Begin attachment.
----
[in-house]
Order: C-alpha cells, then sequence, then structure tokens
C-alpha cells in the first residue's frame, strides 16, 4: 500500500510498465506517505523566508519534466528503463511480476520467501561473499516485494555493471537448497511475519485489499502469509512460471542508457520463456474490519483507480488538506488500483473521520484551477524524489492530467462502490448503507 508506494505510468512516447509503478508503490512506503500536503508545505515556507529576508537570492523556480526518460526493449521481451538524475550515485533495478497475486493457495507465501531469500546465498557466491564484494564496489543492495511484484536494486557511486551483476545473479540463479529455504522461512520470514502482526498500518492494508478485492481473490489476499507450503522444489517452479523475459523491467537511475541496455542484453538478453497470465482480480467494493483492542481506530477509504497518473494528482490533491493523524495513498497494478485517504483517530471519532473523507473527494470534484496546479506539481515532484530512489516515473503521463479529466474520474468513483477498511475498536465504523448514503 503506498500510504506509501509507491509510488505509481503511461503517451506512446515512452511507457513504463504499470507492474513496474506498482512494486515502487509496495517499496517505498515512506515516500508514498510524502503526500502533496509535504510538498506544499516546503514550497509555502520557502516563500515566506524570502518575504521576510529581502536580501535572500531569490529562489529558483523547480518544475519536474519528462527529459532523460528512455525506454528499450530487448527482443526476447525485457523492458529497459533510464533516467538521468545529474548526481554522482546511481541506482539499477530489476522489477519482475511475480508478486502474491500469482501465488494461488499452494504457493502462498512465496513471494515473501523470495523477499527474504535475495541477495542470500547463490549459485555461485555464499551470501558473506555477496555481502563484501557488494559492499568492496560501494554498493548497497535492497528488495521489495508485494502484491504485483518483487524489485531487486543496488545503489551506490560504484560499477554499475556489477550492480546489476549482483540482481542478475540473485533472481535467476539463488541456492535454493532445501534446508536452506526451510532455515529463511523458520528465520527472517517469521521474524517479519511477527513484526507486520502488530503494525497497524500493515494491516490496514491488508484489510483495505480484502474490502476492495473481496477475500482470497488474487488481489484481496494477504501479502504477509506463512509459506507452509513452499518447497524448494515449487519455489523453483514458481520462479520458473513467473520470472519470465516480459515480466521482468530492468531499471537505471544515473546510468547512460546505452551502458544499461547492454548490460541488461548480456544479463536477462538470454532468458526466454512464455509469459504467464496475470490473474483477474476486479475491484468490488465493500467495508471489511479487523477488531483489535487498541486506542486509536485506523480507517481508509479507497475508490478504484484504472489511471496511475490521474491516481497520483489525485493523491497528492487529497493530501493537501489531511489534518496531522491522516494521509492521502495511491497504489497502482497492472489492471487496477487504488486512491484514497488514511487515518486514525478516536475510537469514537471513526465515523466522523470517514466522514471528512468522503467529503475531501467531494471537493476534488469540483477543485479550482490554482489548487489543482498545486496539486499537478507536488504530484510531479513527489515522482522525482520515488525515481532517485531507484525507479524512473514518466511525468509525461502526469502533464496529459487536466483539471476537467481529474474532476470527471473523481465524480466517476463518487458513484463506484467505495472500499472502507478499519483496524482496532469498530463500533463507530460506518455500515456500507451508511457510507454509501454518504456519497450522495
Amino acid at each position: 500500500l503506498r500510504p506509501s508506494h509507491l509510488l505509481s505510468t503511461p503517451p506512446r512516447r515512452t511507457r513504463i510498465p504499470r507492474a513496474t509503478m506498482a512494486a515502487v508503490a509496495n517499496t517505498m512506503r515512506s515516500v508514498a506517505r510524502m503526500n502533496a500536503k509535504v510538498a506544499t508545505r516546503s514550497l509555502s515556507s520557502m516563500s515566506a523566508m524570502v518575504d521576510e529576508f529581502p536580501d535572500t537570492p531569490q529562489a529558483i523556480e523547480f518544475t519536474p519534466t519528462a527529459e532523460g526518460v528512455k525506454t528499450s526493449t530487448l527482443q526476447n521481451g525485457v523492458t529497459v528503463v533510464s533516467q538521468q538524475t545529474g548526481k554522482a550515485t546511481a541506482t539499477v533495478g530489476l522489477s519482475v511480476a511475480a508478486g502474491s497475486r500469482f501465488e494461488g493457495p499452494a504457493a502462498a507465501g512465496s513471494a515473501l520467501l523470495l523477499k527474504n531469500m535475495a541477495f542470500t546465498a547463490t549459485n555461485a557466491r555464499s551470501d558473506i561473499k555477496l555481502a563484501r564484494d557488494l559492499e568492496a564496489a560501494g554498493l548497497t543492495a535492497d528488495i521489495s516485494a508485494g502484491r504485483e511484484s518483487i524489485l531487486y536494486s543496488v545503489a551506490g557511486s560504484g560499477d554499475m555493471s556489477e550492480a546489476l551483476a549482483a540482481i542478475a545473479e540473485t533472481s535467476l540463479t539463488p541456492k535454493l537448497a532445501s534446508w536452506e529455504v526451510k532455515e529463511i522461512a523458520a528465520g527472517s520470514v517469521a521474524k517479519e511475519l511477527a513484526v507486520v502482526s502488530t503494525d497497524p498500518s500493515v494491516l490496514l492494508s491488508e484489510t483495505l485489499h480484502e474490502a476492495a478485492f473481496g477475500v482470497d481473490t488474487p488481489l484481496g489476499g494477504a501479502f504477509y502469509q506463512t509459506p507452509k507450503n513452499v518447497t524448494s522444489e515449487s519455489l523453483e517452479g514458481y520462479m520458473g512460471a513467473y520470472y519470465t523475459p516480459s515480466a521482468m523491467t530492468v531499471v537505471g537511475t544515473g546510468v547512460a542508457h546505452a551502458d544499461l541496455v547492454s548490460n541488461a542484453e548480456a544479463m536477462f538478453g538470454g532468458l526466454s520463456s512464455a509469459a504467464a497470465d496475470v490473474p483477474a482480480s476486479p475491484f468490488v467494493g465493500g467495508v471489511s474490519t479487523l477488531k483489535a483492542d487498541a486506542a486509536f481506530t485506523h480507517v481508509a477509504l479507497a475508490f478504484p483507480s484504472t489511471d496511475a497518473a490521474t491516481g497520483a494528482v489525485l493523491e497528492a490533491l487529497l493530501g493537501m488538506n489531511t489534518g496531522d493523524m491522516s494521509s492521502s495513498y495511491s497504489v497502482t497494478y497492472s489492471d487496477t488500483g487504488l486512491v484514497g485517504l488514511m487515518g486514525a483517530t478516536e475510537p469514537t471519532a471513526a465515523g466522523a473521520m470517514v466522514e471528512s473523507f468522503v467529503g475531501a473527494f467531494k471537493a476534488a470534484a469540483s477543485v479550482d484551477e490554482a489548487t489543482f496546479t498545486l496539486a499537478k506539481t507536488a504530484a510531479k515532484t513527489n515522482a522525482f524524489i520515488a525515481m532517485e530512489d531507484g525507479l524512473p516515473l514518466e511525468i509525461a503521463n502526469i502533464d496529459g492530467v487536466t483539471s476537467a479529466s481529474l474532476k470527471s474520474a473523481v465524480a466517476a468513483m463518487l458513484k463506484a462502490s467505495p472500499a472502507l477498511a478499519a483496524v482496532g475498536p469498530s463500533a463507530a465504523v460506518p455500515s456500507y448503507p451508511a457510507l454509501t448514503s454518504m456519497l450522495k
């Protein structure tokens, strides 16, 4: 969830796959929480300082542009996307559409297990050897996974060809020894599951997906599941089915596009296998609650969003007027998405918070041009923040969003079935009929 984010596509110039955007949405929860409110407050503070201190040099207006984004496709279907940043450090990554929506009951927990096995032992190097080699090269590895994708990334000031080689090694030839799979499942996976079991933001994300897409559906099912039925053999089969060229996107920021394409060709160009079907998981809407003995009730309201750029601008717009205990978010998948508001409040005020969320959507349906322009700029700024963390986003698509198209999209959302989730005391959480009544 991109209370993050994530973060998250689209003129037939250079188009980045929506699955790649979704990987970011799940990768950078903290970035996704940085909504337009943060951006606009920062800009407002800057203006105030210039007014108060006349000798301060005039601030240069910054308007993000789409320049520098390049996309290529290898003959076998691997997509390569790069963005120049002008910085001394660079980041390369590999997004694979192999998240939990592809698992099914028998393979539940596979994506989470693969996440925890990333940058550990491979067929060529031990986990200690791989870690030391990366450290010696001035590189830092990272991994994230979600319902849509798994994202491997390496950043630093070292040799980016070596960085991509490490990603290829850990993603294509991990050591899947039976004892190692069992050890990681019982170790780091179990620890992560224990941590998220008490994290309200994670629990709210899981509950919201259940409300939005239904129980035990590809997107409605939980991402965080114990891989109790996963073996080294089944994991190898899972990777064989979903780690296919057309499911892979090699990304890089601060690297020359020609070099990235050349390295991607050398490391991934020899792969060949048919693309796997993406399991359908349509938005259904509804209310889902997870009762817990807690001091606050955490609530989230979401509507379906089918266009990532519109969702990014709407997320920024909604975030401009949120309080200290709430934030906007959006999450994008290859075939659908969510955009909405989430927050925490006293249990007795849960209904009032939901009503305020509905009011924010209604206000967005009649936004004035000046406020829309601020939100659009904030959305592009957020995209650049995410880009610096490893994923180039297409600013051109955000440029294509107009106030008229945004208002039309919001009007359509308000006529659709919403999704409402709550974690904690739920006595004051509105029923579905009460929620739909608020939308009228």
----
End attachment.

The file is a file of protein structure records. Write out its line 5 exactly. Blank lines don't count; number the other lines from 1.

């Protein structure tokens, strides 16, 4: 969830796959929480300082542009996307559409297990050897996974060809020894599951997906599941089915596009296998609650969003007027998405918070041009923040969003079935009929 984010596509110039955007949405929860409110407050503070201190040099207006984004496709279907940043450090990554929506009951927990096995032992190097080699090269590895994708990334000031080689090694030839799979499942996976079991933001994300897409559906099912039925053999089969060229996107920021394409060709160009079907998981809407003995009730309201750029601008717009205990978010998948508001409040005020969320959507349906322009700029700024963390986003698509198209999209959302989730005391959480009544 991109209370993050994530973060998250689209003129037939250079188009980045929506699955790649979704990987970011799940990768950078903290970035996704940085909504337009943060951006606009920062800009407002800057203006105030210039007014108060006349000798301060005039601030240069910054308007993000789409320049520098390049996309290529290898003959076998691997997509390569790069963005120049002008910085001394660079980041390369590999997004694979192999998240939990592809698992099914028998393979539940596979994506989470693969996440925890990333940058550990491979067929060529031990986990200690791989870690030391990366450290010696001035590189830092990272991994994230979600319902849509798994994202491997390496950043630093070292040799980016070596960085991509490490990603290829850990993603294509991990050591899947039976004892190692069992050890990681019982170790780091179990620890992560224990941590998220008490994290309200994670629990709210899981509950919201259940409300939005239904129980035990590809997107409605939980991402965080114990891989109790996963073996080294089944994991190898899972990777064989979903780690296919057309499911892979090699990304890089601060690297020359020609070099990235050349390295991607050398490391991934020899792969060949048919693309796997993406399991359908349509938005259904509804209310889902997870009762817990807690001091606050955490609530989230979401509507379906089918266009990532519109969702990014709407997320920024909604975030401009949120309080200290709430934030906007959006999450994008290859075939659908969510955009909405989430927050925490006293249990007795849960209904009032939901009503305020509905009011924010209604206000967005009649936004004035000046406020829309601020939100659009904030959305592009957020995209650049995410880009610096490893994923180039297409600013051109955000440029294509107009106030008229945004208002039309919001009007359509308000006529659709919403999704409402709550974690904690739920006595004051509105029923579905009460929620739909608020939308009228």